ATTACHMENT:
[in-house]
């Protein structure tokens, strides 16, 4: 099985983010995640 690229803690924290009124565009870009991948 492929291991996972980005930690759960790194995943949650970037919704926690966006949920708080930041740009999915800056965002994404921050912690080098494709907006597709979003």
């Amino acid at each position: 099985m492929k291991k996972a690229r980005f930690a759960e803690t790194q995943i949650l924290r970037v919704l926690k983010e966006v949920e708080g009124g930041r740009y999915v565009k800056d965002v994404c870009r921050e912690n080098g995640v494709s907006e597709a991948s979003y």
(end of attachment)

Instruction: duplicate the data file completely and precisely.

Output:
[in-house]
């Protein structure tokens, strides 16, 4: 099985983010995640 690229803690924290009124565009870009991948 492929291991996972980005930690759960790194995943949650970037919704926690966006949920708080930041740009999915800056965002994404921050912690080098494709907006597709979003």
């Amino acid at each position: 099985m492929k291991k996972a690229r980005f930690a759960e803690t790194q995943i949650l924290r970037v919704l926690k983010e966006v949920e708080g009124g930041r740009y999915v565009k800056d965002v994404c870009r921050e912690n080098g995640v494709s907006e597709a991948s979003y």